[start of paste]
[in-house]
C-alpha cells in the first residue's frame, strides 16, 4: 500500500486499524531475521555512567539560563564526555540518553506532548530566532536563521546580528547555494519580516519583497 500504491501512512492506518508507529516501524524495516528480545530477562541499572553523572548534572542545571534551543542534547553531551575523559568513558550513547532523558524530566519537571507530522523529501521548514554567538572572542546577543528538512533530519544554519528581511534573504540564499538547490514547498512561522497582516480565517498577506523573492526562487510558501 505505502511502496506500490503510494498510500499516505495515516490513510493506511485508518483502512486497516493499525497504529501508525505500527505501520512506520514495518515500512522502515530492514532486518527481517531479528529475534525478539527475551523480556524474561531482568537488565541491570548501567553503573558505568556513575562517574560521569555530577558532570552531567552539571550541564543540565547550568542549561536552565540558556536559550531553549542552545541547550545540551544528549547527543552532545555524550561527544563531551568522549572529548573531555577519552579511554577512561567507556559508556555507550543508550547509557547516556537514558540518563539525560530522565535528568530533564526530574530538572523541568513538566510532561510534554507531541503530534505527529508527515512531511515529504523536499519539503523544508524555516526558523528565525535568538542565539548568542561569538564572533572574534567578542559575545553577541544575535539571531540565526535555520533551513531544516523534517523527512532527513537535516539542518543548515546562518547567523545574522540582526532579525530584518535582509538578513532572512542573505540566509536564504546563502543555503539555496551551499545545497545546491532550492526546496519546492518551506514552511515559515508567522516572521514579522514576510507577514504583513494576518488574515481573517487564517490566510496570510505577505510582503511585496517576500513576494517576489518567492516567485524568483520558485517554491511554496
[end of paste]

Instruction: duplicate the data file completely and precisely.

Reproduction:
[in-house]
C-alpha cells in the first residue's frame, strides 16, 4: 500500500486499524531475521555512567539560563564526555540518553506532548530566532536563521546580528547555494519580516519583497 500504491501512512492506518508507529516501524524495516528480545530477562541499572553523572548534572542545571534551543542534547553531551575523559568513558550513547532523558524530566519537571507530522523529501521548514554567538572572542546577543528538512533530519544554519528581511534573504540564499538547490514547498512561522497582516480565517498577506523573492526562487510558501 505505502511502496506500490503510494498510500499516505495515516490513510493506511485508518483502512486497516493499525497504529501508525505500527505501520512506520514495518515500512522502515530492514532486518527481517531479528529475534525478539527475551523480556524474561531482568537488565541491570548501567553503573558505568556513575562517574560521569555530577558532570552531567552539571550541564543540565547550568542549561536552565540558556536559550531553549542552545541547550545540551544528549547527543552532545555524550561527544563531551568522549572529548573531555577519552579511554577512561567507556559508556555507550543508550547509557547516556537514558540518563539525560530522565535528568530533564526530574530538572523541568513538566510532561510534554507531541503530534505527529508527515512531511515529504523536499519539503523544508524555516526558523528565525535568538542565539548568542561569538564572533572574534567578542559575545553577541544575535539571531540565526535555520533551513531544516523534517523527512532527513537535516539542518543548515546562518547567523545574522540582526532579525530584518535582509538578513532572512542573505540566509536564504546563502543555503539555496551551499545545497545546491532550492526546496519546492518551506514552511515559515508567522516572521514579522514576510507577514504583513494576518488574515481573517487564517490566510496570510505577505510582503511585496517576500513576494517576489518567492516567485524568483520558485517554491511554496